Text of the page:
Court Dismisses Fraud Claim Against Company That Provides Assistance to Medicaid Applicants

A U.S. district court dismisses fraud claims based on the unauthorized practice of law against a New Jersey company that provides assistance to Medicaid applicants, ruling that the estate of a nursing home resident did not provide evidence that the company misled the estate about performing legal work for it. The Estate of Cotton v. Senior Planning Services, LLC (U.S. Dist. Ct., D. N.J., No. 19-8921 (FLW), Nov. 30, 2020).

After Lester Cotton was admitted to a nursing home, the facility referred Mr. Cotton’s daughter, Jennifer Cotton, to Senior Planning Services (SPS), a company that provided assistance to applicants applying for Medicaid, to assist Mr. Cotton in becoming Medicaid-eligible.  Under New Jersey law, non-attorney advisors cannot provide legal advice on strategies to become eligible for Medicaid benefits, including providing advice on spending down resources, so SPS contracted with a law firm to provide advice. SPS charged Ms. Cotton $6,500 and provided her with a “spend-down analysis” and requested an additional $6,500 to develop a long-term care strategy. Ms. Cotton ended her relationship with SPS and demanded a refund.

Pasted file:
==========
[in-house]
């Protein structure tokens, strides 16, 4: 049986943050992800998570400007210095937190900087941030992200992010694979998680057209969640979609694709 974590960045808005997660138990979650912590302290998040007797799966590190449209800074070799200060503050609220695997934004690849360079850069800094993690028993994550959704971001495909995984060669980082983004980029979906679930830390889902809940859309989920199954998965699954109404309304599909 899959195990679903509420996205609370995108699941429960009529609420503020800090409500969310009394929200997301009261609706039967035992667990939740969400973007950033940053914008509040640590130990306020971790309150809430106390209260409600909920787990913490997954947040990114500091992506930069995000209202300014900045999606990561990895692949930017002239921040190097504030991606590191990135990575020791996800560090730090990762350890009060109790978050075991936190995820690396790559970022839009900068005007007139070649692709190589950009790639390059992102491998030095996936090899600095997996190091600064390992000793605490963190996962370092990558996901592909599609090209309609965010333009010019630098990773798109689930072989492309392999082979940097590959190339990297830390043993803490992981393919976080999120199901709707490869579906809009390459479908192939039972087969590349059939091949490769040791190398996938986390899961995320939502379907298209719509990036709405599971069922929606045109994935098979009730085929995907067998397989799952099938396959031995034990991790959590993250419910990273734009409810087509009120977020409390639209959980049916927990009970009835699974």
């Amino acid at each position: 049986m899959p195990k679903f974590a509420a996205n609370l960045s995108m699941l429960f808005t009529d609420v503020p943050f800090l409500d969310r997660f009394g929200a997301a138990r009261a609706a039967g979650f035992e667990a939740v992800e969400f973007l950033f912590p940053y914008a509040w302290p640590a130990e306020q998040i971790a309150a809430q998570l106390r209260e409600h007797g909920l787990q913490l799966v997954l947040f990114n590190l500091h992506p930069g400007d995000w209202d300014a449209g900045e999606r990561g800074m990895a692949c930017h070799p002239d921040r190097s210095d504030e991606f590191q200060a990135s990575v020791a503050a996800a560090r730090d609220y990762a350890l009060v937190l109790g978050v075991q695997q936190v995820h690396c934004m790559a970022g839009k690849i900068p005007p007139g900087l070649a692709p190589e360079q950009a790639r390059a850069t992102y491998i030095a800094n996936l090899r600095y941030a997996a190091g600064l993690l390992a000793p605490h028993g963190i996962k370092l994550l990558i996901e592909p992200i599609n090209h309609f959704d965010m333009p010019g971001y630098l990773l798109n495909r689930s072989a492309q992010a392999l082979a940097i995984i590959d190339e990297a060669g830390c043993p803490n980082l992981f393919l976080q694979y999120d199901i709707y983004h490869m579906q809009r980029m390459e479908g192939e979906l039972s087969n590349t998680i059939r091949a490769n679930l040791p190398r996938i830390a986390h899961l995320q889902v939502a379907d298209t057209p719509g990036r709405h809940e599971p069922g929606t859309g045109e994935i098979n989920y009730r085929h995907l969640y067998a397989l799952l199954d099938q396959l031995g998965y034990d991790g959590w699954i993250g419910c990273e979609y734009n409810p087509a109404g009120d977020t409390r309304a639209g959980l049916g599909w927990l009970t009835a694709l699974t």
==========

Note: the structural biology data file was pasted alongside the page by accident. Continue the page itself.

After Mr. Cotton died, his estate filed a class action lawsuit against SPS and the law firm, alleging the company violated the New Jersey Consumer Fraud Act (NJCFA) as well as claims for violation of fiduciary duty and unjust enrichment. A family who used SPS’s services in Connecticut also joined the lawsuit. The estate argued that SPS committed fraud by deceptively claiming they were authorized to provide legal advice, claiming they were representing the consumer’s best interest when they were actually representing the long-term care facility, and concealing and omitting information about their conflict of interest with long-term care facilities. SPS filed a motion to dismiss. 

The United States District Court, District of New Jersey, grants the motion to dismiss in part, holding that the estate did not present evidence that SPS violated the NJCFA. According to the court, there was no evidence that SPS promised it would perform legal work on behalf of the estate and without “specific factual allegations demonstrating that SPS did, in fact, perform actions which could be construed as legal work, the Court cannot find that [the estate has] adequately alleged an unlawful practice sufficient to support their NJCFA claim.” The court granted the estate leave to file an amended complaint. 

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